Book Club

The Wild Remedy – Book Review – Book Tour

I read a lot of books, particularly books about gardening and nature. When I was asked to review The Wild Remedy: How Nature Mends Us, A Diary by Emma Mitchell, I couldn’t resist! Today, I am also launching the online book tour for this wonderful new book, which is an absolute honour. The Wild Remedy is a diary written by author and illustrator Emma Mitchell. It is a very open account of using the natural world around us to help beat depression. Emma has suffered with depression for 25 years and after moving from the city to the countryside back in 2003, she has been documenting the nature around her. Just by being outside and connecting with her surroundings, Emma’s battle against depression is being won, thanks to the restorative benefits of the natural world.

My Depression

I suffer from depression. My Black Dog (Black Dog is an analogy for depression and I have attached a video below that will help you understand the term better) arrived in 2013. I was pregnant at the time and it was classed as prenatal depression, which of course became postnatal depression once my baby had arrived. As a child I had grown up in a hamlet. As a married adult I moved away to a town. It was when I had moved from this small village-like town and into a large, dirty overcrowded town that my depression manifested. I had no green spaces to escape to (something I had been able to do my whole life) and I couldn’t even touch soil to garden with, as we only had a small back yard. Everything turned black.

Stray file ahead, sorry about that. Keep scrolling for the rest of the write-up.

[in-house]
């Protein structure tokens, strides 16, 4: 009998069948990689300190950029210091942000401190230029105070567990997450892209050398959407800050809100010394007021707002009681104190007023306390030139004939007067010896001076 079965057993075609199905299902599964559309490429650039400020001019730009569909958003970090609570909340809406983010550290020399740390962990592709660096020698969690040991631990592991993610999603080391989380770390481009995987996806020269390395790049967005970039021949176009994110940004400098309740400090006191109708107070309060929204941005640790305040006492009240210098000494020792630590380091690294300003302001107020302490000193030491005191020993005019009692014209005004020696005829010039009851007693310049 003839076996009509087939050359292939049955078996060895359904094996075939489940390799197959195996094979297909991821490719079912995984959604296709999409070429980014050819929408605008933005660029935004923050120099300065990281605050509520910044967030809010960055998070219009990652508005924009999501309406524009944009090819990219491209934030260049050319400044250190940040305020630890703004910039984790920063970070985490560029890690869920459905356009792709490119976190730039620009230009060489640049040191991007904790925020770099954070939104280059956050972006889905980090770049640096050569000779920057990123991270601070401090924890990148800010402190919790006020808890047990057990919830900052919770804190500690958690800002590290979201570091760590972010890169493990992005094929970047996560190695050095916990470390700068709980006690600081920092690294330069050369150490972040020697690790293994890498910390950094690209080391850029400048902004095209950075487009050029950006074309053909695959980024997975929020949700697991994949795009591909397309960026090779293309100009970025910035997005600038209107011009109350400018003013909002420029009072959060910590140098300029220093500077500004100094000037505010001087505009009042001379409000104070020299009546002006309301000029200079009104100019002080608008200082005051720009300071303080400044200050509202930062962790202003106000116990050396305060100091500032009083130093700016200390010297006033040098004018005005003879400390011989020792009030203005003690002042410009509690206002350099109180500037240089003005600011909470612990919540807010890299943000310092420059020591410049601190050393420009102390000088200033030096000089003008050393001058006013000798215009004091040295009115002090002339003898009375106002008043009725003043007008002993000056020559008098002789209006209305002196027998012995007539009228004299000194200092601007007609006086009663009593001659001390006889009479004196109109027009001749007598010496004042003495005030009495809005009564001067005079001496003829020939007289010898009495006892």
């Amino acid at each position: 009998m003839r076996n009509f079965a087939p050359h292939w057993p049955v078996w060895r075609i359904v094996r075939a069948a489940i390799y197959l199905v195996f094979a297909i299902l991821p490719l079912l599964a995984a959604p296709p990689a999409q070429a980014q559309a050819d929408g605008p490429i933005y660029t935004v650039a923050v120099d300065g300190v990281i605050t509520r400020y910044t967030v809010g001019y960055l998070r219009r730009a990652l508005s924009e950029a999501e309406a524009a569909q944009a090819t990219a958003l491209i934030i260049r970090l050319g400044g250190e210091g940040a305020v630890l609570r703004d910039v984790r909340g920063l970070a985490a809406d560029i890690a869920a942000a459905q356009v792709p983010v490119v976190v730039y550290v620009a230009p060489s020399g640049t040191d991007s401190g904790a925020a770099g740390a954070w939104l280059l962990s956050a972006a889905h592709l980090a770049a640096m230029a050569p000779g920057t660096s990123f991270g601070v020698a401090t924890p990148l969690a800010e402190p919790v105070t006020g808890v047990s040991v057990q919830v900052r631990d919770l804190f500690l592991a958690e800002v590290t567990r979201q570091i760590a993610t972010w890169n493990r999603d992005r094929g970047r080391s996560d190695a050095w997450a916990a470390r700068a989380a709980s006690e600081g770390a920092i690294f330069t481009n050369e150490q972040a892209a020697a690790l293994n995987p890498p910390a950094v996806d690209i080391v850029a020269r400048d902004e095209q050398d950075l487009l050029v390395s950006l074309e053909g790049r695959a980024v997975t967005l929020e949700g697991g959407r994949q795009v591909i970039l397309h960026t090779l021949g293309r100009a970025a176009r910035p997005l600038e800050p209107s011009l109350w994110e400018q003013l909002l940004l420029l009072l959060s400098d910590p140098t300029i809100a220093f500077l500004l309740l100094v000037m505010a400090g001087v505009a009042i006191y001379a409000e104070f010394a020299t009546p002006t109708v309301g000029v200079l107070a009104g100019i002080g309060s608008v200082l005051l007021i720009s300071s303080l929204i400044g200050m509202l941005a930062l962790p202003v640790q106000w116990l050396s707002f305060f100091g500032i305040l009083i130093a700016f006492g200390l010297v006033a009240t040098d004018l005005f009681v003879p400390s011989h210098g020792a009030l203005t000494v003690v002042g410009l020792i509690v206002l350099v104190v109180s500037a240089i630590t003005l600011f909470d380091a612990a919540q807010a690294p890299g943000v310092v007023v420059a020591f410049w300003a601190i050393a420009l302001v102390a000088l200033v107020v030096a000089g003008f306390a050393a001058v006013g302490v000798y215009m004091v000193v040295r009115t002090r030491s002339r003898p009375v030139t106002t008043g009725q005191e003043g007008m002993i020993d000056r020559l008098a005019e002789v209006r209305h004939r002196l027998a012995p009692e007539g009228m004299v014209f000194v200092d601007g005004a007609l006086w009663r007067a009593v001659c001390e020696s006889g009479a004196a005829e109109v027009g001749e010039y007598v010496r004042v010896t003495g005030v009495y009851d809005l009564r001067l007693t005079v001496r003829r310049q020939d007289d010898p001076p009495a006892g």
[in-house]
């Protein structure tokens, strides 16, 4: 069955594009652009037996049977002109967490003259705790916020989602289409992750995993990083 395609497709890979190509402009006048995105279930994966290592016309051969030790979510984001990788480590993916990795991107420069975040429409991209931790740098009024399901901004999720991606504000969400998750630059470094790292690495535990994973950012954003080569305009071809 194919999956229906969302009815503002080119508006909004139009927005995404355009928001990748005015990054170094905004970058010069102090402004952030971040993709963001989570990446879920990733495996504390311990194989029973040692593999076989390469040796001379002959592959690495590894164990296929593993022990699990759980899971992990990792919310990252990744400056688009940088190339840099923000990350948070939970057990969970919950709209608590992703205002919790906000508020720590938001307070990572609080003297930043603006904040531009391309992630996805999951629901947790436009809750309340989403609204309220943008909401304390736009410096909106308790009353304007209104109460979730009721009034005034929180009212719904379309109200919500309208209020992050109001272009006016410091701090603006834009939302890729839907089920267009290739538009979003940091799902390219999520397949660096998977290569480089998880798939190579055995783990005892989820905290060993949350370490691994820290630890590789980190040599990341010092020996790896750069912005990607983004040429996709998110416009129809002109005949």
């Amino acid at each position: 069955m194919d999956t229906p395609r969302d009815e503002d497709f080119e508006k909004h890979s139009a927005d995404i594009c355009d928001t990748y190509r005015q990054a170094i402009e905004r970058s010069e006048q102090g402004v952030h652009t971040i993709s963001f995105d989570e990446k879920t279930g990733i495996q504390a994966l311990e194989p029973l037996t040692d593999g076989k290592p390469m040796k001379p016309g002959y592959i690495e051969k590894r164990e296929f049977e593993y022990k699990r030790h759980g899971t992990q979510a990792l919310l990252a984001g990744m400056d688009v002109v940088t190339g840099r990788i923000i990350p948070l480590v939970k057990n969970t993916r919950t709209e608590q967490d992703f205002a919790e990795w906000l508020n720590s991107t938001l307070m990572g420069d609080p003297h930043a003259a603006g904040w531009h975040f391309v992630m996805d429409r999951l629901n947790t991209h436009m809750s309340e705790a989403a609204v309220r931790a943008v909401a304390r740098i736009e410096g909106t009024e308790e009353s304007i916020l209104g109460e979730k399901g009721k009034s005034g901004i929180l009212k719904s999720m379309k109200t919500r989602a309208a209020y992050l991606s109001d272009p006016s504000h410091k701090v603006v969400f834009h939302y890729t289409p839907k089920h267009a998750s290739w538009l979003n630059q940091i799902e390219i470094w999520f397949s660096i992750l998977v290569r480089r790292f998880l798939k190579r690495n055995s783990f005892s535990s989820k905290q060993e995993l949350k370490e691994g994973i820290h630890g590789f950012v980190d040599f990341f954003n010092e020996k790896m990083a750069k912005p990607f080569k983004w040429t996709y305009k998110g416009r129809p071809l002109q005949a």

We quickly moved back to the smaller town and I could find green spaces once again. My depression started to hold me less tightly. It still existed, but it was clear that connectivity with nature was a natural healer. My body and soul craved what I had known my whole life. I needed to be outdoors, in clean fresh air, surrounded by the glorious wonder of the natural world.

In 2015 we moved again from that village-like town, into a slightly bigger town but we were still very close to nature. Our back door step went onto fields and we were just half an hour’s walk away from our local RSPB nature reserve. I also gained a massive garden, where we could grow our own food and flowers. I still have dark days weeks, but these are few and far between.

It’s amazing that many of the people I see every day have absolutely no idea how crippling my depression can be. It often makes me an horrendous person to be around. My husband, kids and friends have often been on the receiving end of my Black Dog’s bite. Emma calls her Black Dog, The Grey Slug. An excellent analogy, as depression makes everything in your life so bland and it makes life move so slowly… it’s a slimy grey time!

As I opened the pages of Emma’s new book, I found an instant connection with Emma and her story that she was about to tell. I felt like I knew her on a personal level and this comforted me.

The Wild Remedy: How Nature Mends Us – A Diary

The Wild Remedy is a visually appealing diary. Each page gripped me. Emma’s witty stories, her passion for the natural environment, her gorgeous lurcher dog Annie (I too own a lurcher), her beautiful illustrations and her ability to be honest and raw about her depression makes every single page of this book an honour to read.

After Emma moved the countryside in Cambridgeshire, she began taking regular walks across the fields and woodland surrounding her cottage. She spent time drawing, photographing, and collecting specimens of the natural world around her.  The pages of this hand-written diary is adorned with Emma’s photographs and drawings. It has to be one of the most beautiful books that I own.

Each walk that Emma took lifted her mood, proving that the nature she was surrounding herself with was just as necessary to her healing as any prescribed medicine or therapy. There are scientific explanations for this within the pages of the book, for those readers wondering why nature is the greatest medicine.